Guy Ellis

The DayBreak adult day camp is an opportunity for Grove seniors to enjoy socialization, recreation, and growth in a safe and friendly environment.

The DayBreak program runs from 10:00 a.m. to 1:30 p.m. every Tuesday. The non-denominational and not for profit group holds its sessions at St. Andrew’s Episcopal Church at 555 East 3rd Street in Grove. It is staffed by qualified and trained volunteers, most with a lifetime of service to others.

DayBreak was designed for adults with minor handicaps or memory loss and for those who may live alone or for any senior with a desire for an enjoyable break from their everyday routines.

The program has been in operation for over one year and began slowly before picking up momentum.

“DayBreak has really developed since our first offering in October of 2007,” said Director Darlene McCullah. “We knew our program was needed in this area but we also realized that new ideas can sometimes be slowly received.”

After initializing their program, DayBreak volunteers sent out marketing letters to area businesses, community leaders, hospitals, doctors, and state representatives.

“Our letters were returned with a wonderful reception,” McCullah said. “Each one told of the need for our program and their promise of complete cooperation.”

The list of allies that DayBreak was able to enlist is an impressive one. The DayBreak Advisory Board is comprised of DOC Senior Services, Grove Senior Citizens, Inc., State Representative Doug Cox, State Senator Charles Wyrick, Grand Savings Bank Vice President Lendell Bass, the Alzheimer’s Association, Delaware County Health Department, and Grand Gateway Area Agency on Aging.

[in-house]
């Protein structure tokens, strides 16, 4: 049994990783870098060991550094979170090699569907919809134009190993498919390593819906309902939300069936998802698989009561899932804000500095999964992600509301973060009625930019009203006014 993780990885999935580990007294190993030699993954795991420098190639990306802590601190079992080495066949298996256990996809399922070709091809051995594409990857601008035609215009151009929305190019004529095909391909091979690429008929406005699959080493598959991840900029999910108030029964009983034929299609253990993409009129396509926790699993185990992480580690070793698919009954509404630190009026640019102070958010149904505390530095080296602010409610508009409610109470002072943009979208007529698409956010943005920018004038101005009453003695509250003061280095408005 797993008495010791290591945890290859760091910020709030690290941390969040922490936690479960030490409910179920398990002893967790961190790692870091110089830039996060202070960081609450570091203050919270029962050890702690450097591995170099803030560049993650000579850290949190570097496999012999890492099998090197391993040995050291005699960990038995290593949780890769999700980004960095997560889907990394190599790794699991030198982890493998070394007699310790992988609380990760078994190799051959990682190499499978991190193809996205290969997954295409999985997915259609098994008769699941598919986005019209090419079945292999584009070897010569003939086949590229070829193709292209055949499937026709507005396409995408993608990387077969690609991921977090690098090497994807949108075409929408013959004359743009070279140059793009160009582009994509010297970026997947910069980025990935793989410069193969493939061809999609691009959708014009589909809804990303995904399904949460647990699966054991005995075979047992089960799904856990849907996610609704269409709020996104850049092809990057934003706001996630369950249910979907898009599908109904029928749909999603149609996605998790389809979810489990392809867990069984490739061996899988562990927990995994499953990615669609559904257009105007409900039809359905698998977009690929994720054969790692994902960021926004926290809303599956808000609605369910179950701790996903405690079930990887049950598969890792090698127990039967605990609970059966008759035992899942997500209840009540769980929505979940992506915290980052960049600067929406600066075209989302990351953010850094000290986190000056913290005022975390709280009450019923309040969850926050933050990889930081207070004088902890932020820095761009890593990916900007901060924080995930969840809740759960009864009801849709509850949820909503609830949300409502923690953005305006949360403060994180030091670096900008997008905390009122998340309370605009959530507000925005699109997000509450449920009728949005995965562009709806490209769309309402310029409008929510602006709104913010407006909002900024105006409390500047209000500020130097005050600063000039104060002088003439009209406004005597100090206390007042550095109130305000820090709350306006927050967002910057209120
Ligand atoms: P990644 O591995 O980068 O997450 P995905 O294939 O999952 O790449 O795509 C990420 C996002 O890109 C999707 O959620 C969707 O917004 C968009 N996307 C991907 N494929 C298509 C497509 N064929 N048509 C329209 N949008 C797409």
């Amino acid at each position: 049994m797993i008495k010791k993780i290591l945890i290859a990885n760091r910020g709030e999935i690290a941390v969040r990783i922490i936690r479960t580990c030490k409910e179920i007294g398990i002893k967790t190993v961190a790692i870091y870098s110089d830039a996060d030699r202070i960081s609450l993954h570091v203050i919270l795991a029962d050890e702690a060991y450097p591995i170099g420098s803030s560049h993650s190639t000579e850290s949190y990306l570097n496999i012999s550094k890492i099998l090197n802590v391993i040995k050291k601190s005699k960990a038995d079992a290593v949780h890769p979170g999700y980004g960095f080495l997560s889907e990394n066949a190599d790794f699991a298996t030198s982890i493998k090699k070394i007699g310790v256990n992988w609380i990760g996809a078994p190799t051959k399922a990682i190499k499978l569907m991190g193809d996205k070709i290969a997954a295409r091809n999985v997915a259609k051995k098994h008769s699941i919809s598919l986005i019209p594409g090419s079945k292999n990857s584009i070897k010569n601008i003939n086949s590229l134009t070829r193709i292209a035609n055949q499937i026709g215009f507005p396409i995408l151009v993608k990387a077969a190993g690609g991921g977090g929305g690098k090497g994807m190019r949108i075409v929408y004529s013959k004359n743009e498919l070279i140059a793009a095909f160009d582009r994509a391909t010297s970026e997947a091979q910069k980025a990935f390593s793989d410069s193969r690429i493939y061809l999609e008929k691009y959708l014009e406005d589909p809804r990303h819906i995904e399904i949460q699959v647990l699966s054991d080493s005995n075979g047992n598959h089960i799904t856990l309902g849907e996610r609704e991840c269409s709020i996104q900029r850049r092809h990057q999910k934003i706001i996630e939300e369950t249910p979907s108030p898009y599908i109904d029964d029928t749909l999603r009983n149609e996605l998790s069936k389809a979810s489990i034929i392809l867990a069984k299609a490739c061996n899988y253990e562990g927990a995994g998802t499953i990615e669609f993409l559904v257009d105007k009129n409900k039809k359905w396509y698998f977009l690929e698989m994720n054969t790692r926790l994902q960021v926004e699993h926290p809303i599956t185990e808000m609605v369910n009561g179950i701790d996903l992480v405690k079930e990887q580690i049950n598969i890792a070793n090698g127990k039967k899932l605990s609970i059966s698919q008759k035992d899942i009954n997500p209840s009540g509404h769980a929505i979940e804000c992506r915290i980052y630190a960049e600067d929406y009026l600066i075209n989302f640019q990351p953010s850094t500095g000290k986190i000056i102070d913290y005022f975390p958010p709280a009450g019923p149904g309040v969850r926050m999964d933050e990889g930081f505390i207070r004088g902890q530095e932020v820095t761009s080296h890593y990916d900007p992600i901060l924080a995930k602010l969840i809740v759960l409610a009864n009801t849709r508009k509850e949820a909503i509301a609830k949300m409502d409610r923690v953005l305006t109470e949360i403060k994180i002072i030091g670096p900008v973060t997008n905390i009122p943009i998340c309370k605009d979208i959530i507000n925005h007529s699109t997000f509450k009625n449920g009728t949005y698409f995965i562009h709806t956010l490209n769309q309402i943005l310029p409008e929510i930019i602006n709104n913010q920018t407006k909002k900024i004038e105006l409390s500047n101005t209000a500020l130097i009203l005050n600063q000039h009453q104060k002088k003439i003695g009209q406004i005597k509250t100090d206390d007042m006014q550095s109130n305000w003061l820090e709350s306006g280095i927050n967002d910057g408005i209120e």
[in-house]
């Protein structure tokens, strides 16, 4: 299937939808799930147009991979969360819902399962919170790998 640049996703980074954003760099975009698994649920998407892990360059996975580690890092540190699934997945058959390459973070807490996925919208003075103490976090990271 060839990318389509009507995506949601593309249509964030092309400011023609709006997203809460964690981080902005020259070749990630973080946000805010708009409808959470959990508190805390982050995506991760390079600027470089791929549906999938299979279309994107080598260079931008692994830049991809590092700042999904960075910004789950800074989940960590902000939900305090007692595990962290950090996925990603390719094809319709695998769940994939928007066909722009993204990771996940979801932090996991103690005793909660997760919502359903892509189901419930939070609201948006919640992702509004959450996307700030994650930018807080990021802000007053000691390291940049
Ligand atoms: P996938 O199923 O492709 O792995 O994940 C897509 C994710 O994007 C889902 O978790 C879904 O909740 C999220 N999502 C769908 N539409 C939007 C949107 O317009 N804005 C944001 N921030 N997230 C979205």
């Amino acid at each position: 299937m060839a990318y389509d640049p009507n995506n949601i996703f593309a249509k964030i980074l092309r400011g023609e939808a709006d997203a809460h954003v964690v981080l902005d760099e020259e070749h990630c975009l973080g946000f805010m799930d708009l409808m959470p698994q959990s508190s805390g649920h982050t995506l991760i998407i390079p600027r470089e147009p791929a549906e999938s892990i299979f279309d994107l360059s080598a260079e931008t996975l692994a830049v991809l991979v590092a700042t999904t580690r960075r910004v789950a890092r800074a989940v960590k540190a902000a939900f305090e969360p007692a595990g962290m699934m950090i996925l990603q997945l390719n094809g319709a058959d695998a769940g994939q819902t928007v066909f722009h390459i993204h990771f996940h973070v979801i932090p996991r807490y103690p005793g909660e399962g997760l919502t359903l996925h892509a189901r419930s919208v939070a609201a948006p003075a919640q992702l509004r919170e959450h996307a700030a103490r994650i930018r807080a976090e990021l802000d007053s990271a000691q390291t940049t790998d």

DayBreak began to build in numbers and so too did their offering of activities to participants.

“We’ve developed a great program of arts and crafts, games and singing for our sessions,” McCullah said.

“We’ve had various churches bring their children’s groups to perform, which our participants have really enjoyed,” McCullah continued. “We have a mascot, a dog named Cinderella, who visits every week.”

Through their associations on the Advisory Board DayBreak has also hosted a number of experts dealing in the area of gerontology who offer specific advice and instruction to campers and their caregivers upon subjects pertinent to aging and the situations associated with certain conditions.

Like any not for profit organization DayBreak has met with some funding challenges. The camp missed out on a grant from a local philanthropic trust due to a timing issue but the group plans to re-apply.

“We have a lot to learn about fundraising,” McCullah said.

The group received a $5,000 grant from the United Thank Offering of the Episcopal Church to help purchase a van to transport campers to and fro sessions.

“Unfortunately that wasn’t enough to buy a van,” McCullah said. “A proviso of the grant is that the funds must be used for transportation. We have requested permission to use the funds for Pelivan service.”

The challenges of starting an adult day camp from scratch have been daunting for the DayBreak volunteers. The need for their program, and the good that it can bring to area seniors, are part of what has driven the group to carry on.

“I feel we’ve learned a lot,” McCullah said of the DayBreak staffers. “We’ve faced some problems; some have been solved, and some have been wrestled with.

“We have a really good retention record,” she added. “If they visit us at least three times we have them hooked because we all have a good time. Campers and volunteers alike really enjoy the program.”